Goals and visions of labour market

The objective of labour market policy is that the measures taken contribute to a well-functioning labour market. Labour market policy must improve matching between those seeking work and those seeking labour. It must also promote diversity and gender equality, and counteract discrimination in working life and gender segregation in the labour market.

The Government's objective is for Sweden to have the lowest unemployment rate in the EU by 2020. This objective will be reached by increasing the number of people working and the number of hours worked in the economy. A labour market that functions smoothly and makes use of people's skills and desire to work forms the foundation of Sweden's welfare. The Government's target for unemployment is ambitious and the challenges that lie ahead are considerable. An active labour market policy is an important part of the Government's jobs agenda.

Improving labour market matching

Labour shortages are considerable in several parts of the Swedish labour market. In this situation, it is important that labour market policy makes it easier for employers to find suitable people, helping jobs to fill more quickly. An important part of this work is equipping unemployed women and men who lack the relevant education, training and experience to fill these vacant jobs. Access to a labour force with the right education and training is crucial for Swedish growth, jobs and welfare. The shortage of personnel with the right training, experienced by several sectors, risks curbing the upswing in employment. The major investments in the Adult Education Initiative and the focus on matching are important for Sweden.

Reducing young people's unemployment period

Too many young people start their adult life in long-term unemployment. Young people without upper secondary education, young people with disabilities that impair their capacity to work and foreign-born young people who arrived in Sweden in their late teens have the greatest difficulty entering the labour market. The Government has therefore taken the initiative for the 90-day guarantee, which involves a maximum limit for how long a young person can be unemployed before being offered a job, a measure leading to a job, or a position in education or training.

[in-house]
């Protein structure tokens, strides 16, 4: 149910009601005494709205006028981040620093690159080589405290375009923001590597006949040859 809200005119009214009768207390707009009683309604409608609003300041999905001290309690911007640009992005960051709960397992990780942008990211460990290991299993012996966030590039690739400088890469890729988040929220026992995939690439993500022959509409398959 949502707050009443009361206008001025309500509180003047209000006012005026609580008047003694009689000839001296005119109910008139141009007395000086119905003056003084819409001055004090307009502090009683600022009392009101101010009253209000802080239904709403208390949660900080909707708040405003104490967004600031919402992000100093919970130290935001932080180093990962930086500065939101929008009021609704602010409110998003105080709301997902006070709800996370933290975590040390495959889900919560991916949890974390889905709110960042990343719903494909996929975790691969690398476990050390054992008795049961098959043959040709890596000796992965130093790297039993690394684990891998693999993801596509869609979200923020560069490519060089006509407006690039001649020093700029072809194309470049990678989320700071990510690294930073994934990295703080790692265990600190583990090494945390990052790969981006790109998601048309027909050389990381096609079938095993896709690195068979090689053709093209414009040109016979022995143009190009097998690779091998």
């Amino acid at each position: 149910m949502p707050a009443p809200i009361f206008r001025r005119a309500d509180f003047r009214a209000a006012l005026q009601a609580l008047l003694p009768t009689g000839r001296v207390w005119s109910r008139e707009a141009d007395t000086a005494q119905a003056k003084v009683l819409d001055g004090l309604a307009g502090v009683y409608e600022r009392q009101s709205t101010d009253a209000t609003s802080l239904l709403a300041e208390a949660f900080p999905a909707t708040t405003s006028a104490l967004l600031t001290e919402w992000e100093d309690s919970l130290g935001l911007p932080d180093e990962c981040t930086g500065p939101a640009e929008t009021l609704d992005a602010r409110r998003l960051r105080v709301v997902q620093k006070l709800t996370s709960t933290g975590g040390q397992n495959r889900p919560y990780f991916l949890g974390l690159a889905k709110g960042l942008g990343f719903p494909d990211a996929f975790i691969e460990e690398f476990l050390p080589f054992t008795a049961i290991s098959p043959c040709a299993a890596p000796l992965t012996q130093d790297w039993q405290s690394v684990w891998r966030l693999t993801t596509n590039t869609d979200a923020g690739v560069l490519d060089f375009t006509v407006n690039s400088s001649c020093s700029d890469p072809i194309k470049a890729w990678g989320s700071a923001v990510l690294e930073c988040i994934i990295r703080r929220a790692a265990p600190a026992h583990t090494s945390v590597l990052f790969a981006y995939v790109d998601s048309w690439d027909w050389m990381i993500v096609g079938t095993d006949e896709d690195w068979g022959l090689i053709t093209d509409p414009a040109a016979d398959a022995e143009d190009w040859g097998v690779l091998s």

Increasing proportion of new arrivals leaving the introduction system to take up work or study

The large number of asylum seekers and the rapidly growing number of people in the introduction system at Arbetsförmedlingen (the Swedish Public Employment Service) means that the number of people in the labour force who have been in the country for a short time will increase. This may counteract a fall in unemployment, as it takes time for new arrivals to become established in the labour market. The proportion of people taking jobs or positions in education and training after completing introduction activities has increased, but remains at too low a level. It is important that the Public Employment Service is given the conditions to meet these challenges and that it intensifies its efforts to increase the proportion of people who go on to work or study.

Preventing and combating long-term unemployment

Long-term unemployment remains a challenge. The Government has stopped the inflow of new participants to phase 3 of the job and development guarantee programme. Long-term unemployed people will instead be offered active labour market policy measures that are based on the needs of the individual and that strengthen their ability to find a job or begin studying.